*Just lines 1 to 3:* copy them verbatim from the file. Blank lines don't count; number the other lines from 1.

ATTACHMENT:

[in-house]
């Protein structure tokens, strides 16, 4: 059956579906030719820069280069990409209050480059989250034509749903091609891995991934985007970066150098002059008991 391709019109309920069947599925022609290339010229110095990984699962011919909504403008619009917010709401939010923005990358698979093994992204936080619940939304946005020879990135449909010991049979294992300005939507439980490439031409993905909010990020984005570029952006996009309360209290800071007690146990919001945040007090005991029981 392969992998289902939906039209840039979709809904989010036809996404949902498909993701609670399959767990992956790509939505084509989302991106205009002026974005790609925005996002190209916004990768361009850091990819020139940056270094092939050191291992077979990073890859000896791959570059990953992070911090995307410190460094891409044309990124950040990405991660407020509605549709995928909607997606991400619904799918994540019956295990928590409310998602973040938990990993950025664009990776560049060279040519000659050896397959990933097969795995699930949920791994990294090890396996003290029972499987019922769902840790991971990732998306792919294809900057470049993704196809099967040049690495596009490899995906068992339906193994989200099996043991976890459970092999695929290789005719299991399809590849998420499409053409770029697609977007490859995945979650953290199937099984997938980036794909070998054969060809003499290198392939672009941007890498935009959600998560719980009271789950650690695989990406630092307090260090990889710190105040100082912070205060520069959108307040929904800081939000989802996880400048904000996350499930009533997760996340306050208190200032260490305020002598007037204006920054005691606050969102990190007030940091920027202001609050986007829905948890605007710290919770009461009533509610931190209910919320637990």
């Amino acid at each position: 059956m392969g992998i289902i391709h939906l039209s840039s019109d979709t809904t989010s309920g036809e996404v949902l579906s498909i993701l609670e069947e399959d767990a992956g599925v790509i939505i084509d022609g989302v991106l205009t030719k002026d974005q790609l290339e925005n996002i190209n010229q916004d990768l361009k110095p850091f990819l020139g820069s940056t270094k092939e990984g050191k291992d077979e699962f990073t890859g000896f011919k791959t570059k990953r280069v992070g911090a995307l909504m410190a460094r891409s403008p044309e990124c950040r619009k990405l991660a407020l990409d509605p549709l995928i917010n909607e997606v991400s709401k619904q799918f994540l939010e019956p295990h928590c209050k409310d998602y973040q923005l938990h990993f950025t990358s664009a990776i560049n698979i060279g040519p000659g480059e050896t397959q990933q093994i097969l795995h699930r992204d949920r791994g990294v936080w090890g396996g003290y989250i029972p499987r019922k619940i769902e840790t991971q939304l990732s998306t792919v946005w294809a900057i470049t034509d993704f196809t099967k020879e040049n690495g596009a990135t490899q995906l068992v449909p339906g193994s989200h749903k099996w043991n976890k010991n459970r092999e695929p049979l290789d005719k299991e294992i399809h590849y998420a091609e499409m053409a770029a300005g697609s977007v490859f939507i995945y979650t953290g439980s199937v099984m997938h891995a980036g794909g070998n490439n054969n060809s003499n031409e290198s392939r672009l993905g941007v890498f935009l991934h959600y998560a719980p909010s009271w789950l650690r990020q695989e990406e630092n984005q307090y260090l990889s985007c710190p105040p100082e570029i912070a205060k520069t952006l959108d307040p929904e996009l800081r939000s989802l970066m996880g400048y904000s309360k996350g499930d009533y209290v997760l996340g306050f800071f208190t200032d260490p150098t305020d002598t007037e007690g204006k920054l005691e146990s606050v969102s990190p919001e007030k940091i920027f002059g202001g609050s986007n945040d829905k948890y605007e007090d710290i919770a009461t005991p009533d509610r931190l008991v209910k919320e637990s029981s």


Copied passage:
[in-house]
């Protein structure tokens, strides 16, 4: 059956579906030719820069280069990409209050480059989250034509749903091609891995991934985007970066150098002059008991 391709019109309920069947599925022609290339010229110095990984699962011919909504403008619009917010709401939010923005990358698979093994992204936080619940939304946005020879990135449909010991049979294992300005939507439980490439031409993905909010990020984005570029952006996009309360209290800071007690146990919001945040007090005991029981 392969992998289902939906039209840039979709809904989010036809996404949902498909993701609670399959767990992956790509939505084509989302991106205009002026974005790609925005996002190209916004990768361009850091990819020139940056270094092939050191291992077979990073890859000896791959570059990953992070911090995307410190460094891409044309990124950040990405991660407020509605549709995928909607997606991400619904799918994540019956295990928590409310998602973040938990990993950025664009990776560049060279040519000659050896397959990933097969795995699930949920791994990294090890396996003290029972499987019922769902840790991971990732998306792919294809900057470049993704196809099967040049690495596009490899995906068992339906193994989200099996043991976890459970092999695929290789005719299991399809590849998420499409053409770029697609977007490859995945979650953290199937099984997938980036794909070998054969060809003499290198392939672009941007890498935009959600998560719980009271789950650690695989990406630092307090260090990889710190105040100082912070205060520069959108307040929904800081939000989802996880400048904000996350499930009533997760996340306050208190200032260490305020002598007037204006920054005691606050969102990190007030940091920027202001609050986007829905948890605007710290919770009461009533509610931190209910919320637990």
């Amino acid at each position: 059956m392969g992998i289902i391709h939906l039209s840039s019109d979709t809904t989010s309920g036809e996404v949902l579906s498909i993701l609670e069947e399959d767990a992956g599925v790509i939505i084509d022609g989302v991106l205009t030719k002026d974005q790609l290339e925005n996002i190209n010229q916004d990768l361009k110095p850091f990819l020139g820069s940056t270094k092939e990984g050191k291992d077979e699962f990073t890859g000896f011919k791959t570059k990953r280069v992070g911090a995307l909504m410190a460094r891409s403008p044309e990124c950040r619009k990405l991660a407020l990409d509605p549709l995928i917010n909607e997606v991400s709401k619904q799918f994540l939010e019956p295990h928590c209050k409310d998602y973040q923005l938990h990993f950025t990358s664009a990776i560049n698979i060279g040519p000659g480059e050896t397959q990933q093994i097969l795995h699930r992204d949920r791994g990294v936080w090890g396996g003290y989250i029972p499987r019922k619940i769902e840790t991971q939304l990732s998306t792919v946005w294809a900057i470049t034509d993704f196809t099967k020879e040049n690495g596009a990135t490899q995906l068992v449909p339906g193994s989200h749903k099996w043991n976890k010991n459970r092999e695929p049979l290789d005719k299991e294992i399809h590849y998420a091609e499409m053409a770029a300005g697609s977007v490859f939507i995945y979650t953290g439980s199937v099984m997938h891995a980036g794909g070998n490439n054969n060809s003499n031409e290198s392939r672009l993905g941007v890498f935009l991934h959600y998560a719980p909010s009271w789950l650690r990020q695989e990406e630092n984005q307090y260090l990889s985007c710190p105040p100082e570029i912070a205060k520069t952006l959108d307040p929904e996009l800081r939000s989802l970066m996880g400048y904000s309360k996350g499930d009533y209290v997760l996340g306050f800071f208190t200032d260490p150098t305020d002598t007037e007690g204006k920054l005691e146990s606050v969102s990190p919001e007030k940091i920027f002059g202001g609050s986007n945040d829905k948890y605007e007090d710290i919770a009461t005991p009533d509610r931190l008991v209910k919320e637990s029981s």